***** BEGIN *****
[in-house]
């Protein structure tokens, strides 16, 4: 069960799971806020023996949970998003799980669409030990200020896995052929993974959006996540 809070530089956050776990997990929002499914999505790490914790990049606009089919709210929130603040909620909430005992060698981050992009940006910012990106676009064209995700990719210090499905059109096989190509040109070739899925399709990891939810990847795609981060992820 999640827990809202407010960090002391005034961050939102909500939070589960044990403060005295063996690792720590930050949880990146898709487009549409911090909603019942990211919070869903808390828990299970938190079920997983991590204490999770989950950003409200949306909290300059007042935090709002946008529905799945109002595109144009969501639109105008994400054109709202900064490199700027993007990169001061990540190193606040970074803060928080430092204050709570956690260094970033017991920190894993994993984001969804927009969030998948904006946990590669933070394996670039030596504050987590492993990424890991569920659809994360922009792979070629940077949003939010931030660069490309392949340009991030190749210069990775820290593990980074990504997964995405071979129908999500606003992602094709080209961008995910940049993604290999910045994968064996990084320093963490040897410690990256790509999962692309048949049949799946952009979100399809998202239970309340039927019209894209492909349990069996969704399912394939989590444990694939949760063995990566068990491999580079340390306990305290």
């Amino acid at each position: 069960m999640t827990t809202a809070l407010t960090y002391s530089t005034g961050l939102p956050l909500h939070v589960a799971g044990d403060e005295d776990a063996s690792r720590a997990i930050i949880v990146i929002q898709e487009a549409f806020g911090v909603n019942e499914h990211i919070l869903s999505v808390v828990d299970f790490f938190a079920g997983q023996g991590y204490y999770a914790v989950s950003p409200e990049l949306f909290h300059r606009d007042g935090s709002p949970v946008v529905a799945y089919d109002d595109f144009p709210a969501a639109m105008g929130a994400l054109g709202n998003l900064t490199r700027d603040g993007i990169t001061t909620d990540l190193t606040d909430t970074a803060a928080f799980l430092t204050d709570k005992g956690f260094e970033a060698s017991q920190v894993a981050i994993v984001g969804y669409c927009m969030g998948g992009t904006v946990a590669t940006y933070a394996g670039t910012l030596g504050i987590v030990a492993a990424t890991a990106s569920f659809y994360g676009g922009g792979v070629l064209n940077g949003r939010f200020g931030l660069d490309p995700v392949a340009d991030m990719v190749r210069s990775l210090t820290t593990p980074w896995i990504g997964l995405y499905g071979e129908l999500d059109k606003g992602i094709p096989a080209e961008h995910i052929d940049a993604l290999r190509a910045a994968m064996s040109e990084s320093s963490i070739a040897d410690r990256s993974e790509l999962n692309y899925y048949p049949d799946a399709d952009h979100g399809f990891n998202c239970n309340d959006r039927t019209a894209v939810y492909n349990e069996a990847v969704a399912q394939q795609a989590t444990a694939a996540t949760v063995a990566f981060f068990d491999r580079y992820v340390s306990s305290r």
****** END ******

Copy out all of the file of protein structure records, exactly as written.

[in-house]
């Protein structure tokens, strides 16, 4: 069960799971806020023996949970998003799980669409030990200020896995052929993974959006996540 809070530089956050776990997990929002499914999505790490914790990049606009089919709210929130603040909620909430005992060698981050992009940006910012990106676009064209995700990719210090499905059109096989190509040109070739899925399709990891939810990847795609981060992820 999640827990809202407010960090002391005034961050939102909500939070589960044990403060005295063996690792720590930050949880990146898709487009549409911090909603019942990211919070869903808390828990299970938190079920997983991590204490999770989950950003409200949306909290300059007042935090709002946008529905799945109002595109144009969501639109105008994400054109709202900064490199700027993007990169001061990540190193606040970074803060928080430092204050709570956690260094970033017991920190894993994993984001969804927009969030998948904006946990590669933070394996670039030596504050987590492993990424890991569920659809994360922009792979070629940077949003939010931030660069490309392949340009991030190749210069990775820290593990980074990504997964995405071979129908999500606003992602094709080209961008995910940049993604290999910045994968064996990084320093963490040897410690990256790509999962692309048949049949799946952009979100399809998202239970309340039927019209894209492909349990069996969704399912394939989590444990694939949760063995990566068990491999580079340390306990305290």
């Amino acid at each position: 069960m999640t827990t809202a809070l407010t960090y002391s530089t005034g961050l939102p956050l909500h939070v589960a799971g044990d403060e005295d776990a063996s690792r720590a997990i930050i949880v990146i929002q898709e487009a549409f806020g911090v909603n019942e499914h990211i919070l869903s999505v808390v828990d299970f790490f938190a079920g997983q023996g991590y204490y999770a914790v989950s950003p409200e990049l949306f909290h300059r606009d007042g935090s709002p949970v946008v529905a799945y089919d109002d595109f144009p709210a969501a639109m105008g929130a994400l054109g709202n998003l900064t490199r700027d603040g993007i990169t001061t909620d990540l190193t606040d909430t970074a803060a928080f799980l430092t204050d709570k005992g956690f260094e970033a060698s017991q920190v894993a981050i994993v984001g969804y669409c927009m969030g998948g992009t904006v946990a590669t940006y933070a394996g670039t910012l030596g504050i987590v030990a492993a990424t890991a990106s569920f659809y994360g676009g922009g792979v070629l064209n940077g949003r939010f200020g931030l660069d490309p995700v392949a340009d991030m990719v190749r210069s990775l210090t820290t593990p980074w896995i990504g997964l995405y499905g071979e129908l999500d059109k606003g992602i094709p096989a080209e961008h995910i052929d940049a993604l290999r190509a910045a994968m064996s040109e990084s320093s963490i070739a040897d410690r990256s993974e790509l999962n692309y899925y048949p049949d799946a399709d952009h979100g399809f990891n998202c239970n309340d959006r039927t019209a894209v939810y492909n349990e069996a990847v969704a399912q394939q795609a989590t444990a694939a996540t949760v063995a990566f981060f068990d491999r580079y992820v340390s306990s305290r």